Etymology Usage

Do we dignify this usage?

Q: I use the verb “indignify” in the sense of to insult or disgrace, but I can’t find it in my dictionary and whenever I type it in an MS Word document a red line pops up under it indicating a misspelling or a nonexistent term. Am I wrong to use it?

A: If you don’t mind sounding a bit quaint, go right ahead and use the verb “indignify.” You may get puzzled or even indignant looks, however.

Such a word does exist, but it hasn’t been used much since the 19th century. We found a few hundred examples in a recent Google search, but many of them were on language sites.

The Oxford English Dictionary says “indignify” means “to treat with indignity; to dishonour; to represent as unworthy.” The dictionary says the word is now obsolete.

It was coined in the 16th century, but not in the way you might expect—by adding the negative prefix “in-” to the verb “dignify.” Instead, it was formed from the suffix “-fy” and the Latin adjective indignus (unworthy).

The verb “dignify” also entered English in the 16th century. It was borrowed from Old French (dignefier or dignifier), which in turn came from the medieval Latin word dignificare (to honor or make worthy).

So “dignify” and “indignify” made their way into the language independently, though they’re related through a common Latin ancestor, dignus (worthy).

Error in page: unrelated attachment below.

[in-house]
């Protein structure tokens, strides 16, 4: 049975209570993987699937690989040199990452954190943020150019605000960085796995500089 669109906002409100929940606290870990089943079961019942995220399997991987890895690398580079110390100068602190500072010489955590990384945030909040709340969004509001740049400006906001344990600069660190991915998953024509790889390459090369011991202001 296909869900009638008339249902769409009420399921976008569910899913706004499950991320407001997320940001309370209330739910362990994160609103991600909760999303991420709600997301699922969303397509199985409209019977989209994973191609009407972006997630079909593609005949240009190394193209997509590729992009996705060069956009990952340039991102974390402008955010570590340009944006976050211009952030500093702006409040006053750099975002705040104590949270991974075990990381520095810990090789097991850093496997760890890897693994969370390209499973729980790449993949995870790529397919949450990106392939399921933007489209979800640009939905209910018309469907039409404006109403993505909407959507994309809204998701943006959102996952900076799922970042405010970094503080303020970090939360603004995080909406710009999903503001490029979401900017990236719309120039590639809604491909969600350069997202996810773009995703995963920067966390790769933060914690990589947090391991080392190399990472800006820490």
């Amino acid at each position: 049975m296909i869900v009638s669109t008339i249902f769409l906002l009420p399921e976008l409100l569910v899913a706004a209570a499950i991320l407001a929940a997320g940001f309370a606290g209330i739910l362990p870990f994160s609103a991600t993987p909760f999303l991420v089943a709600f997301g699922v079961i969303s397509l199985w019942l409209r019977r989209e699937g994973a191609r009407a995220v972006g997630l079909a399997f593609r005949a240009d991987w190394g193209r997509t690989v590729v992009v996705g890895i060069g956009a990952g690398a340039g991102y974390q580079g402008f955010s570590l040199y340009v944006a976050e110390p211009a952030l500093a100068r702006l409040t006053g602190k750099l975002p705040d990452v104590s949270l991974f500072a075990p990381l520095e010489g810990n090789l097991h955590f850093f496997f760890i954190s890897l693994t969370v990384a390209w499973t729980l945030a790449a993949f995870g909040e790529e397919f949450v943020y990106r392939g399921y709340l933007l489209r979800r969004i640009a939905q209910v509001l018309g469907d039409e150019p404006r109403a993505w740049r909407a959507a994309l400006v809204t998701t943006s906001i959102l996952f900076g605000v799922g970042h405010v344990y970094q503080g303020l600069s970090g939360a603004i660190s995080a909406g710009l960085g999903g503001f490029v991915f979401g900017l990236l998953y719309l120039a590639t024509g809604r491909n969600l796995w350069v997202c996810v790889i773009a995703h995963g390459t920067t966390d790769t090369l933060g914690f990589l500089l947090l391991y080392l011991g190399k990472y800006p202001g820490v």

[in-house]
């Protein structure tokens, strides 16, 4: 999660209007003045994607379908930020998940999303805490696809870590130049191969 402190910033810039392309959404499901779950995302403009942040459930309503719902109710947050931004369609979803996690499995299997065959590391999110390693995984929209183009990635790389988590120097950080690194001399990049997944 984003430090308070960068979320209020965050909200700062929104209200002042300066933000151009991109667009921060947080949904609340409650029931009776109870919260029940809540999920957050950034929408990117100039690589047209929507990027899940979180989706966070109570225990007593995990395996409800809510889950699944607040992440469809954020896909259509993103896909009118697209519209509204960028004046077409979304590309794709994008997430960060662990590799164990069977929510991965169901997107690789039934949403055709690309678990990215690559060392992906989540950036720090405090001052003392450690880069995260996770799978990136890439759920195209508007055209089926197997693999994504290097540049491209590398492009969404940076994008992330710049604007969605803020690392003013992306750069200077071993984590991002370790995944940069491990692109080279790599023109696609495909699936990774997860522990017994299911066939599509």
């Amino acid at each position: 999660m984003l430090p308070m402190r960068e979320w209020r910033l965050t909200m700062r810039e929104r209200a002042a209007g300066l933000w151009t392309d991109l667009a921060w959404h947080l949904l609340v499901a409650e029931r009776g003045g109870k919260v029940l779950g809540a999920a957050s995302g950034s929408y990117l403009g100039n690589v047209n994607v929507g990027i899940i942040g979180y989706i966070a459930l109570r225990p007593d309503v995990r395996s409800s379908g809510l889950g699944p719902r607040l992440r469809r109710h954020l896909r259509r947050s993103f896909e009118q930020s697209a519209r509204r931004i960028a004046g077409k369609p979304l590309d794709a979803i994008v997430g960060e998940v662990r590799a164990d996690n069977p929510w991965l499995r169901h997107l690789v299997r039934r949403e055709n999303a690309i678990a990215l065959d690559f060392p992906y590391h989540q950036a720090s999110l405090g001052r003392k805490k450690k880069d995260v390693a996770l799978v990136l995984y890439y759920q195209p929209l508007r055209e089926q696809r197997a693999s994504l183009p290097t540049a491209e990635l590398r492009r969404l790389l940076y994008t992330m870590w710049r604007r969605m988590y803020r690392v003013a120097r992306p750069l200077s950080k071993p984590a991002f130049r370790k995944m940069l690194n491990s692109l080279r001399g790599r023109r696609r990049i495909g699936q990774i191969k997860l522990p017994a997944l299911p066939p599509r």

In fact, English once had two related adjectives, “digne” (worthy or honorable) and “indign” (unworthy or undeserving), from that same Latin ancestor. But those words, which were older than “dignify” and “indignify,” are now obsolete or archaic.

The OED’s first citation for “indignify” is from a long pastoral poem by Edmund Spenser, Colin Clout’s Come Home Againe (1595):

“I deeme it best to hold eternally / Their bounteous deeds and noble fauours shrynd, / Then by discourse them to indignifie.”

(We’ve gone to the original to expand on the citation. The word “shrynd” here means venerated. In later printings of the poem, “then” is changed to “than.”)

The OED’s last citation, dated 1743, is from Edward Poston’s The Pratler, a collection of essays and letters: “The very Idea … is greatly indignified, even by our aiming or pretending to understand it.”

However, we’ve found some 19th-century usages, and even a few strays in 20th-century writing, aside from the more recent sightings on Google.

Today, you’ll find “indign” in many contemporary standard dictionaries (labeled “archaic” or “obsolete”), but “indignify” is a rarity. The only entry for it we find is in Webster’s Third New International Dictionary, Unabridged, where it’s listed as obsolete.

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